NYC Health Department releases new data showing disparity in monkeypox vaccine access

The New York City Health Department has released new data that it says shows some changes that need to be made when it comes to getting equal amounts of the monkeypox vaccine out across the city.
As of Wednesday, more than 63,000 doses of the monkeypox vaccine have been given out, but the Health Department says there appears to be some inequities when it comes to vaccine access.
The data shows that just over 23% of vaccines have been administered to Hispanic or Latino New Yorkers, who make up 16% of the population that may be eligible.
Members of the Asian and Pacific Islander community have received over 10% of the doses and make up 7% of the eligible population.
The Black community has shown the biggest disparity - they have only gotten 12% of doses and make up 31% of those eligible.
For Brooklyn, the department says 28.5% of vaccines have been given to residents even though only 23% are eligible, based on the survey.
In the Bronx, however, 5% of doses have been administered despite 10% of the borough being eligible.
Elisa Crespo, the executive director of the New Pride Agenda, an LGBTQ+ statewide education and advocacy nonprofit, says it's concerning but not surprising.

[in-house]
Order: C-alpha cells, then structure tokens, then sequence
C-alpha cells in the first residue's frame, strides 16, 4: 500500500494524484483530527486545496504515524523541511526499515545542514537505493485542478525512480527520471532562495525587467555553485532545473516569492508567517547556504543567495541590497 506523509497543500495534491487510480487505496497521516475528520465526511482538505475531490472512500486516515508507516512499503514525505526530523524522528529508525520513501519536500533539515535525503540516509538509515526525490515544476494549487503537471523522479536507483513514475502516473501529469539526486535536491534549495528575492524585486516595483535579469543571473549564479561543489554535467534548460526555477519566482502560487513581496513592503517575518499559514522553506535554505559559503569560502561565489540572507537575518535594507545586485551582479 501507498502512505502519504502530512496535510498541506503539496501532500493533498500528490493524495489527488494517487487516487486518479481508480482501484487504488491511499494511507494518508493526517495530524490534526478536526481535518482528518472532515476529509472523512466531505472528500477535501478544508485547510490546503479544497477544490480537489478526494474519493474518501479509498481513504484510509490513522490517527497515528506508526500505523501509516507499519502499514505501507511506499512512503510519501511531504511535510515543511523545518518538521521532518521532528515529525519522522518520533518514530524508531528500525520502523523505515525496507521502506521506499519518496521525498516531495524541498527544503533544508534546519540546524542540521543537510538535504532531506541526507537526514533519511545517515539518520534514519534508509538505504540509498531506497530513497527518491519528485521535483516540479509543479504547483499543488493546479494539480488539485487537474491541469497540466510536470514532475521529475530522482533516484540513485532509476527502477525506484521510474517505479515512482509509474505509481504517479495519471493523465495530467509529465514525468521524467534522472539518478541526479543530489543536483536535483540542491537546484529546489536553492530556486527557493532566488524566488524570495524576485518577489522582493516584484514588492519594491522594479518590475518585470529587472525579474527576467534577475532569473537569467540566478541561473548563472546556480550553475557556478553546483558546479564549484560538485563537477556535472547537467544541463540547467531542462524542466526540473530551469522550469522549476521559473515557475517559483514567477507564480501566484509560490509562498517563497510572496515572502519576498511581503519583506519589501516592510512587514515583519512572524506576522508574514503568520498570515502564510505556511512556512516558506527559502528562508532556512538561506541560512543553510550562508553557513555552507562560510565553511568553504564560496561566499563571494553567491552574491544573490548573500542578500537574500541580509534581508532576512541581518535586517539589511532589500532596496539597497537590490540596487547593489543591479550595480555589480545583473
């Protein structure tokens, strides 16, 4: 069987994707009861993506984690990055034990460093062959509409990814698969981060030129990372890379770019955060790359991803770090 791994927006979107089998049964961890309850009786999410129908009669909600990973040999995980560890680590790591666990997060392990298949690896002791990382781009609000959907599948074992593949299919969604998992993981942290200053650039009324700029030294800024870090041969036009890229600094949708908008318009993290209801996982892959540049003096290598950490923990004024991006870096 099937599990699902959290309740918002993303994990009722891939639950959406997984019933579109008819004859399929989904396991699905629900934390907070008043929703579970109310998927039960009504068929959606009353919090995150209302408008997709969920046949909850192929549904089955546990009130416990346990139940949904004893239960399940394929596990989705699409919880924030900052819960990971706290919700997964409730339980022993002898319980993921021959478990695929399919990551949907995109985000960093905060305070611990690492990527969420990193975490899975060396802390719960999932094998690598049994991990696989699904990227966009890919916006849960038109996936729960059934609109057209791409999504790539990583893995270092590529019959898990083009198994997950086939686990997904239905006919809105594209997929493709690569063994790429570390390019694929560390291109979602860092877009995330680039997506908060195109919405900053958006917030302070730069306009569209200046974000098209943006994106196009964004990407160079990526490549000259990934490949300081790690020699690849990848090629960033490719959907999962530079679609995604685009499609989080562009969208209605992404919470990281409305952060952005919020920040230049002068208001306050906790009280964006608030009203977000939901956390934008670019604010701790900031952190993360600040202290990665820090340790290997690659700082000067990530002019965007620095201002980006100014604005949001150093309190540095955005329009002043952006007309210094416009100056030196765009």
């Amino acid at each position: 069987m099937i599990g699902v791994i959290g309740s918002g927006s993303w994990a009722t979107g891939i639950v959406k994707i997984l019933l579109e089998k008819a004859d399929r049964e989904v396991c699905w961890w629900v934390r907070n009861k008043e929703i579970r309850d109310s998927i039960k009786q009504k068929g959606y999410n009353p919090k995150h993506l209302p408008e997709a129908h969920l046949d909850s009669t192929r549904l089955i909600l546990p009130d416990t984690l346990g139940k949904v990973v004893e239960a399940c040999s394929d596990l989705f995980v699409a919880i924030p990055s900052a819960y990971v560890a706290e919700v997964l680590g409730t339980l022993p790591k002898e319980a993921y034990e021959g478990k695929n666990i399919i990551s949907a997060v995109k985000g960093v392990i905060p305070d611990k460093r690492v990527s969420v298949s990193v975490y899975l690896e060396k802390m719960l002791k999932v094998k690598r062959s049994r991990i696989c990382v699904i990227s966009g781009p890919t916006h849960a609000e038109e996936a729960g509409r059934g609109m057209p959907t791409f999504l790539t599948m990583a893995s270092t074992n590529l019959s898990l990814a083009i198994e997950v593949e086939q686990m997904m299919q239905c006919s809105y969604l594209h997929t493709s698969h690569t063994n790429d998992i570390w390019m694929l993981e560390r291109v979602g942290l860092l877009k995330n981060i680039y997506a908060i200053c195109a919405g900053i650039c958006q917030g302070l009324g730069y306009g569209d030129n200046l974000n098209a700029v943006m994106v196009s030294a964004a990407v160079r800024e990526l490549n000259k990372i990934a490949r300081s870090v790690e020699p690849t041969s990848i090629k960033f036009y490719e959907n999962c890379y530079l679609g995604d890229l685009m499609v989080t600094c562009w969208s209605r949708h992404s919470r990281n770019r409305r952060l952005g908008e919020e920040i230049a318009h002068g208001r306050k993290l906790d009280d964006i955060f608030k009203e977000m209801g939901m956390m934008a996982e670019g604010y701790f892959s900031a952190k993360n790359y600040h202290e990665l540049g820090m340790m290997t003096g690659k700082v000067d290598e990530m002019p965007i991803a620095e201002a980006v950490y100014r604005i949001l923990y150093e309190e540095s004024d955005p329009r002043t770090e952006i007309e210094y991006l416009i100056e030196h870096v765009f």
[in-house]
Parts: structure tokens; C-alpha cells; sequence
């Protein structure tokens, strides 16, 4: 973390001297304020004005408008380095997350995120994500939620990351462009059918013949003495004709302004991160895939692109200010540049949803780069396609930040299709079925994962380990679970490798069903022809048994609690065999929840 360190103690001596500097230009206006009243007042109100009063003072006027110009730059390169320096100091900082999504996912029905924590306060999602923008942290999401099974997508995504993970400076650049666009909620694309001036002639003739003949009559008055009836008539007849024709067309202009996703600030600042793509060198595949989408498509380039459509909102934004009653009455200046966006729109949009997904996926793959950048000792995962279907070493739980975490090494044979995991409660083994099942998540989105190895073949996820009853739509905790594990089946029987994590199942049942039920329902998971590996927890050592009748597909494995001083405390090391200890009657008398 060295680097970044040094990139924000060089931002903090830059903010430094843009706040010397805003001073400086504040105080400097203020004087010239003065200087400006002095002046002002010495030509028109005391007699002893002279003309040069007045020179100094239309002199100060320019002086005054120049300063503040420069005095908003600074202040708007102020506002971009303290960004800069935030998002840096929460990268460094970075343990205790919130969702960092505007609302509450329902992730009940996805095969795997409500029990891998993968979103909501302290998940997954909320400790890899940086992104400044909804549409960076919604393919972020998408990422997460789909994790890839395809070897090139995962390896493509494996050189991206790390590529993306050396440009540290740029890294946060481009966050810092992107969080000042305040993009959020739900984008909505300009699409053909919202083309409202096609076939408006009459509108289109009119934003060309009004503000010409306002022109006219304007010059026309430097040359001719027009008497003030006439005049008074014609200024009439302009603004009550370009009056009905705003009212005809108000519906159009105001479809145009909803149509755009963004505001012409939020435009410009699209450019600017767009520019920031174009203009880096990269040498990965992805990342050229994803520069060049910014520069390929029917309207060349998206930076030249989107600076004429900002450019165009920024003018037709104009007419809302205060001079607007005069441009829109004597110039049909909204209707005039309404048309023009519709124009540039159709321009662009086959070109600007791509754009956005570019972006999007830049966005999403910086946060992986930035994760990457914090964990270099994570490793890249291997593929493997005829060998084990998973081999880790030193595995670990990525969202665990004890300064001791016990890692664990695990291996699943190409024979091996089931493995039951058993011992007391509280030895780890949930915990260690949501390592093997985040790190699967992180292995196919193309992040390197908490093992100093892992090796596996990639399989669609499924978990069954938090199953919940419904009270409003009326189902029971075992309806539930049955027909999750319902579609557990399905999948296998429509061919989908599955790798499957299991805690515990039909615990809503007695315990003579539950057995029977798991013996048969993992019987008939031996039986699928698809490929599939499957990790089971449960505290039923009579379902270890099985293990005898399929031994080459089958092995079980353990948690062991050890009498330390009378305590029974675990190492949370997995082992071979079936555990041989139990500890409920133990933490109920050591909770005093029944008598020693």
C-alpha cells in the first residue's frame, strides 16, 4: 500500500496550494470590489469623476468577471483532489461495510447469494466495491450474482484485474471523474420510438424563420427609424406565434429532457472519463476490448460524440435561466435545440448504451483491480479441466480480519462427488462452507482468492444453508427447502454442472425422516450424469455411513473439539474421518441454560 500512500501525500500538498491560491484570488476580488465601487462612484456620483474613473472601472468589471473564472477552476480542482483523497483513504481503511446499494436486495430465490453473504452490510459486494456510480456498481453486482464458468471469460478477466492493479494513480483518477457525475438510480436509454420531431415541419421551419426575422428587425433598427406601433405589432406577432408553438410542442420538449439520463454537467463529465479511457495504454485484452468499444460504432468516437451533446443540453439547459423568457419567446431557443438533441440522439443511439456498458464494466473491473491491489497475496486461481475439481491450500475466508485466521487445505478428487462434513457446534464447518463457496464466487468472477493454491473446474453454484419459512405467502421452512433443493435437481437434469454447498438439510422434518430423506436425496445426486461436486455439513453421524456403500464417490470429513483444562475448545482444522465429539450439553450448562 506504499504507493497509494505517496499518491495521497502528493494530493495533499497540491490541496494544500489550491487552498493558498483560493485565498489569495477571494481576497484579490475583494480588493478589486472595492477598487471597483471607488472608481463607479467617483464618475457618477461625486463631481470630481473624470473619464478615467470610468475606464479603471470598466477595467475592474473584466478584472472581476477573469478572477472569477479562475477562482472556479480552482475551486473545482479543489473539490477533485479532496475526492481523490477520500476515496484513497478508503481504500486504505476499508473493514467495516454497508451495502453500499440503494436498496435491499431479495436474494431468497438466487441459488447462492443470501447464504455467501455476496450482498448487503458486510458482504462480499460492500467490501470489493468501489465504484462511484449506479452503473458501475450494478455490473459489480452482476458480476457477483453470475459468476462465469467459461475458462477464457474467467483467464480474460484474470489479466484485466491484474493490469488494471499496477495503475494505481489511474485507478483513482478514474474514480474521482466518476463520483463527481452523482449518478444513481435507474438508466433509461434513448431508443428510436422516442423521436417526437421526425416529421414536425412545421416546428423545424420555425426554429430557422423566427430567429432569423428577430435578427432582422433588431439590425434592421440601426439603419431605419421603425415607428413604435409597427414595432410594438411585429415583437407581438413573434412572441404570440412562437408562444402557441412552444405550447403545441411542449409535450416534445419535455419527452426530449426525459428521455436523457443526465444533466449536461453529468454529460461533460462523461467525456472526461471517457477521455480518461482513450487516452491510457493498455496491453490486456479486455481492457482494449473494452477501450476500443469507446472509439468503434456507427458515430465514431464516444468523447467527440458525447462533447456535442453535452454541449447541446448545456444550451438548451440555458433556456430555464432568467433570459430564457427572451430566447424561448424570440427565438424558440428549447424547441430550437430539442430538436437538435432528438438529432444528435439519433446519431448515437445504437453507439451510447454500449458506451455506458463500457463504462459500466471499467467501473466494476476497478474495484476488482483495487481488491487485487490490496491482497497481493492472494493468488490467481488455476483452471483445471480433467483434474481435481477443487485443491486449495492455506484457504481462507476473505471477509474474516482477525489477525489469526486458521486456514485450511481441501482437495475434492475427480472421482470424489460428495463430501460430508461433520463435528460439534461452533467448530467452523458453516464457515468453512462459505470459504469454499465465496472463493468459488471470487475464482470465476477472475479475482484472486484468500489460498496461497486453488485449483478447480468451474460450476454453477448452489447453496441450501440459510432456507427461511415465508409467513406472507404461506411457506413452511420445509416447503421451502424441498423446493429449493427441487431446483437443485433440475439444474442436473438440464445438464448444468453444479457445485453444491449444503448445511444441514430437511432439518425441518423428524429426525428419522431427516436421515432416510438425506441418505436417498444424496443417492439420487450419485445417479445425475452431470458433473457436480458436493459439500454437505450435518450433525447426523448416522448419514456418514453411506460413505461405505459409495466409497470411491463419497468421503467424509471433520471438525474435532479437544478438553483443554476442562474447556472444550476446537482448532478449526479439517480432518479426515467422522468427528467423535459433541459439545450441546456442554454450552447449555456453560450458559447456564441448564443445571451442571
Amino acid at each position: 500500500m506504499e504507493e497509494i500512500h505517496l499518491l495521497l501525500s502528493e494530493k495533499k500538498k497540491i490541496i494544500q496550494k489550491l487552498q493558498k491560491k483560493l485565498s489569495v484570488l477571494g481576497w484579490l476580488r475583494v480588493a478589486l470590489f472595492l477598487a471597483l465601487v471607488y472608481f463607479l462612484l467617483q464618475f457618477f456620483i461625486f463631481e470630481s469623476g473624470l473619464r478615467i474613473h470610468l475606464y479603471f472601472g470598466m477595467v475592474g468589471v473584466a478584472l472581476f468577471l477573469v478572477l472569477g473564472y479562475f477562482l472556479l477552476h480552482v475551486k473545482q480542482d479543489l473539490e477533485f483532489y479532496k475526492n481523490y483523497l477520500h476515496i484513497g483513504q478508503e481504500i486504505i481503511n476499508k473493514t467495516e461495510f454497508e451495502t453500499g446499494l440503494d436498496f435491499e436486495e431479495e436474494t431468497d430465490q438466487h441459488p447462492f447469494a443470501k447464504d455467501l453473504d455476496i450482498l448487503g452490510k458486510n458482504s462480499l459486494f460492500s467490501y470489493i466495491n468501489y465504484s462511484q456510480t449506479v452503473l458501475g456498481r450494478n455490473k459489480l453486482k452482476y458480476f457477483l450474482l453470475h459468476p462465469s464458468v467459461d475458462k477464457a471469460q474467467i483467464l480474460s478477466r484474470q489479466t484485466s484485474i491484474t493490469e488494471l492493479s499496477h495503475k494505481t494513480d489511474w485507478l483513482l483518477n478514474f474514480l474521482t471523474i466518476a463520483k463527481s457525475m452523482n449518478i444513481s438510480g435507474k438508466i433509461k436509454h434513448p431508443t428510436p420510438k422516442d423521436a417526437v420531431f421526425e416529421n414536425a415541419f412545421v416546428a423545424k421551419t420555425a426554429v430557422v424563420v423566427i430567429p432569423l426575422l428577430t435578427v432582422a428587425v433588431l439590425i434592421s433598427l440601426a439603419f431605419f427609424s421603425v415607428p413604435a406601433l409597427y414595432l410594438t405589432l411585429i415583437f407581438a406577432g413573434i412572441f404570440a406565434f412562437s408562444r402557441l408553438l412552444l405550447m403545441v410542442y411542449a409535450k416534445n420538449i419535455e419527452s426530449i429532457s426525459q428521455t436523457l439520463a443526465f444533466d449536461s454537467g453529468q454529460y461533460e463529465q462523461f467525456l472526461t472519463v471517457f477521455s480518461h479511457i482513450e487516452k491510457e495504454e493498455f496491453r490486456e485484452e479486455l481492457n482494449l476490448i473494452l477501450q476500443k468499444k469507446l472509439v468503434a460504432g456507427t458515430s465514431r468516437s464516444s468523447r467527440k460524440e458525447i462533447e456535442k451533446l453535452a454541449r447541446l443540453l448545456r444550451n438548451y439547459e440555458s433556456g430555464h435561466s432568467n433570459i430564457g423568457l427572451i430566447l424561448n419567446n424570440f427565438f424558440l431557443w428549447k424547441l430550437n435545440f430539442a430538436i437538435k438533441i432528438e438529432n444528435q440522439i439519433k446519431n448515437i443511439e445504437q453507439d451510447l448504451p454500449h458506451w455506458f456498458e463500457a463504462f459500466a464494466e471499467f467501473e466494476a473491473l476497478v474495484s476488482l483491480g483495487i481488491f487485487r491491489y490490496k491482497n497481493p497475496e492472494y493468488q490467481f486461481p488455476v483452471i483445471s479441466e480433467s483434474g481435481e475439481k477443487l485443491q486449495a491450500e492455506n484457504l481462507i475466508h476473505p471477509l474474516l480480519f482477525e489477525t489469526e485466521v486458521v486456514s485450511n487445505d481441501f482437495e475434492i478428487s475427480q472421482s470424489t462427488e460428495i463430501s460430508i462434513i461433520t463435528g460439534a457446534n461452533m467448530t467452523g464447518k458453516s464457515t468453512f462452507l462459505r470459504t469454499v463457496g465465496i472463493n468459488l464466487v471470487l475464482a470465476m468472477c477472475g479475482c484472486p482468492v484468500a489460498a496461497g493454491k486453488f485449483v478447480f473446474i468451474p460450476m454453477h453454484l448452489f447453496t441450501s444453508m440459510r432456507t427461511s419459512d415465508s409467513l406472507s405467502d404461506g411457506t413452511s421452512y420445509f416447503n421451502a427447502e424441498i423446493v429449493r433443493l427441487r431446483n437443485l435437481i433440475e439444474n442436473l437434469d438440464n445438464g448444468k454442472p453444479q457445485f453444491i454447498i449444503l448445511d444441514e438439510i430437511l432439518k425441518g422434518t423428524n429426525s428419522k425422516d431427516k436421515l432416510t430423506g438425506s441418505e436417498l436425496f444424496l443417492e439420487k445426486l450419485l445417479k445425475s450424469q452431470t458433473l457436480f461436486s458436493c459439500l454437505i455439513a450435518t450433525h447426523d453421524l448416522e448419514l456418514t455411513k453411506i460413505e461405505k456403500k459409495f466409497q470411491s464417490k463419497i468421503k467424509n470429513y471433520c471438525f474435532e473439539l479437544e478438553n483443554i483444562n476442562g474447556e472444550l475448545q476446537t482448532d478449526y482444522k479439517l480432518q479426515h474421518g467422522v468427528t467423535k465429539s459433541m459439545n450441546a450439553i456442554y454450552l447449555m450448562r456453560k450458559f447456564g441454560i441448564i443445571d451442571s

"Organizations worked together to submit a letter to the mayor and governor to release this vaccination data because we suspected there were going to be inequities," Crespo says.
To confront what the city says are inequities, they're adding additional mobile vaccine clinics and awarding $5 million to 28 community-based organizations across the five boroughs while also conducting both in-person and online outreach.
Officials say the numbers are based off of vaccination records from the health department, NYC Health + Hospitals and affiliated vendors. As for the numbers they released about the eligible population, that is based off of estimates from the health department's annual community health survey which, according to the city's website, is a telephone survey with an annual sample of about 10,000 randomly selected adults.